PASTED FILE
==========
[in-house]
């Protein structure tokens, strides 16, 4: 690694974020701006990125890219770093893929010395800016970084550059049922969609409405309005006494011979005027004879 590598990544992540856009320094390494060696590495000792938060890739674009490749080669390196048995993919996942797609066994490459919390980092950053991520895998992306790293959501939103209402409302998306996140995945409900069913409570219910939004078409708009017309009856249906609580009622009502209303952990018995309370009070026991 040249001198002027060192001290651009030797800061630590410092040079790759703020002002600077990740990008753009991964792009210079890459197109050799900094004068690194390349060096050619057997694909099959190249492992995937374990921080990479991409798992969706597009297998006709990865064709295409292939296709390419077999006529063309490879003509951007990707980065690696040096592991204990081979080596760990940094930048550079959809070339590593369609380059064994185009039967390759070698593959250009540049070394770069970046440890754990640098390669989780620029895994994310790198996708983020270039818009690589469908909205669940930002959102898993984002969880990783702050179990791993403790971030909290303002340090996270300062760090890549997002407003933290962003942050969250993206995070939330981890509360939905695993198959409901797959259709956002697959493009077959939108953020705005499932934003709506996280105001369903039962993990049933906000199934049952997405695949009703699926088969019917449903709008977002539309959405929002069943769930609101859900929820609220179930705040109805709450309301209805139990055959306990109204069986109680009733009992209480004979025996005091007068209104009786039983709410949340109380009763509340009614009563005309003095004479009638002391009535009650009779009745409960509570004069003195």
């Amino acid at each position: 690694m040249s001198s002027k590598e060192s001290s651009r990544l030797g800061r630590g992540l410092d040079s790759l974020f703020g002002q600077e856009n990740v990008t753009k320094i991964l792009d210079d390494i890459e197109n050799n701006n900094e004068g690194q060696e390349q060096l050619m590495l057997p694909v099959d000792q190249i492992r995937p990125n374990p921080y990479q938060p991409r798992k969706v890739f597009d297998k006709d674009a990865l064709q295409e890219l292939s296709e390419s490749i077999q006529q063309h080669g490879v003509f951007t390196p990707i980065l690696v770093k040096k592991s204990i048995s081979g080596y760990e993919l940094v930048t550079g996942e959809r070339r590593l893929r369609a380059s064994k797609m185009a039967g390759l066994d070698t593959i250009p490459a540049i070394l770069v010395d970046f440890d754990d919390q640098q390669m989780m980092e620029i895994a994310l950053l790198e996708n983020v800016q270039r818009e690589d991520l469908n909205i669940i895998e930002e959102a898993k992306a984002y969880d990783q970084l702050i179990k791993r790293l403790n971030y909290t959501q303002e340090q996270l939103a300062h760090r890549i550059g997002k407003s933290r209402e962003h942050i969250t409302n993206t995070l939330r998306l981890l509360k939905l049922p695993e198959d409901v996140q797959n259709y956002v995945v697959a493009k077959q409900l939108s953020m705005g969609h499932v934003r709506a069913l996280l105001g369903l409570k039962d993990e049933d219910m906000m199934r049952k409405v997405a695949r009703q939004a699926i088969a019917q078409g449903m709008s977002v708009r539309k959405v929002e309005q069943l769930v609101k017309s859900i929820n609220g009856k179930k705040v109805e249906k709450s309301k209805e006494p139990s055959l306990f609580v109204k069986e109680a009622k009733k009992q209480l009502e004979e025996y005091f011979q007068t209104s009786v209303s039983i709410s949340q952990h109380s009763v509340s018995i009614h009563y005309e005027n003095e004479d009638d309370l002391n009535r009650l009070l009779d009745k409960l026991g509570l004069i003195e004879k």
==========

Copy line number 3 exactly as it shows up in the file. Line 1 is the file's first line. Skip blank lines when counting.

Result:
């Amino acid at each position: 690694m040249s001198s002027k590598e060192s001290s651009r990544l030797g800061r630590g992540l410092d040079s790759l974020f703020g002002q600077e856009n990740v990008t753009k320094i991964l792009d210079d390494i890459e197109n050799n701006n900094e004068g690194q060696e390349q060096l050619m590495l057997p694909v099959d000792q190249i492992r995937p990125n374990p921080y990479q938060p991409r798992k969706v890739f597009d297998k006709d674009a990865l064709q295409e890219l292939s296709e390419s490749i077999q006529q063309h080669g490879v003509f951007t390196p990707i980065l690696v770093k040096k592991s204990i048995s081979g080596y760990e993919l940094v930048t550079g996942e959809r070339r590593l893929r369609a380059s064994k797609m185009a039967g390759l066994d070698t593959i250009p490459a540049i070394l770069v010395d970046f440890d754990d919390q640098q390669m989780m980092e620029i895994a994310l950053l790198e996708n983020v800016q270039r818009e690589d991520l469908n909205i669940i895998e930002e959102a898993k992306a984002y969880d990783q970084l702050i179990k791993r790293l403790n971030y909290t959501q303002e340090q996270l939103a300062h760090r890549i550059g997002k407003s933290r209402e962003h942050i969250t409302n993206t995070l939330r998306l981890l509360k939905l049922p695993e198959d409901v996140q797959n259709y956002v995945v697959a493009k077959q409900l939108s953020m705005g969609h499932v934003r709506a069913l996280l105001g369903l409570k039962d993990e049933d219910m906000m199934r049952k409405v997405a695949r009703q939004a699926i088969a019917q078409g449903m709008s977002v708009r539309k959405v929002e309005q069943l769930v609101k017309s859900i929820n609220g009856k179930k705040v109805e249906k709450s309301k209805e006494p139990s055959l306990f609580v109204k069986e109680a009622k009733k009992q209480l009502e004979e025996y005091f011979q007068t209104s009786v209303s039983i709410s949340q952990h109380s009763v509340s018995i009614h009563y005309e005027n003095e004479d009638d309370l002391n009535r009650l009070l009779d009745k409960l026991g509570l004069i003195e004879k």